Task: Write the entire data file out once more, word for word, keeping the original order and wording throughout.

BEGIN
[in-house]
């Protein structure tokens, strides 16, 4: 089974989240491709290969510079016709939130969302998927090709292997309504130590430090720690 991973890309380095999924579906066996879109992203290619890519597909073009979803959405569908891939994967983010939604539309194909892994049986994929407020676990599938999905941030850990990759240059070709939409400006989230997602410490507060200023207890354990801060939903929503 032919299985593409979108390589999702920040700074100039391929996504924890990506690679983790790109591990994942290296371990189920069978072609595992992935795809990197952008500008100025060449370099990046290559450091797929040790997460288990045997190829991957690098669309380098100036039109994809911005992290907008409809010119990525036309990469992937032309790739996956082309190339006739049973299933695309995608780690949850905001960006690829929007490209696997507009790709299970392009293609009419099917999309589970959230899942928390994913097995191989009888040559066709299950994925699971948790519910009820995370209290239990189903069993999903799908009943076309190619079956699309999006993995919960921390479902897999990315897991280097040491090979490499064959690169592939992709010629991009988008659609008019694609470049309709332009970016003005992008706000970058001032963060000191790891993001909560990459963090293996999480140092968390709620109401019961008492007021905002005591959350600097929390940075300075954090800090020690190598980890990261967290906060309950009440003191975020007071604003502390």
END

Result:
[in-house]
């Protein structure tokens, strides 16, 4: 089974989240491709290969510079016709939130969302998927090709292997309504130590430090720690 991973890309380095999924579906066996879109992203290619890519597909073009979803959405569908891939994967983010939604539309194909892994049986994929407020676990599938999905941030850990990759240059070709939409400006989230997602410490507060200023207890354990801060939903929503 032919299985593409979108390589999702920040700074100039391929996504924890990506690679983790790109591990994942290296371990189920069978072609595992992935795809990197952008500008100025060449370099990046290559450091797929040790997460288990045997190829991957690098669309380098100036039109994809911005992290907008409809010119990525036309990469992937032309790739996956082309190339006739049973299933695309995608780690949850905001960006690829929007490209696997507009790709299970392009293609009419099917999309589970959230899942928390994913097995191989009888040559066709299950994925699971948790519910009820995370209290239990189903069993999903799908009943076309190619079956699309999006993995919960921390479902897999990315897991280097040491090979490499064959690169592939992709010629991009988008659609008019694609470049309709332009970016003005992008706000970058001032963060000191790891993001909560990459963090293996999480140092968390709620109401019961008492007021905002005591959350600097929390940075300075954090800090020690190598980890990261967290906060309950009440003191975020007071604003502390």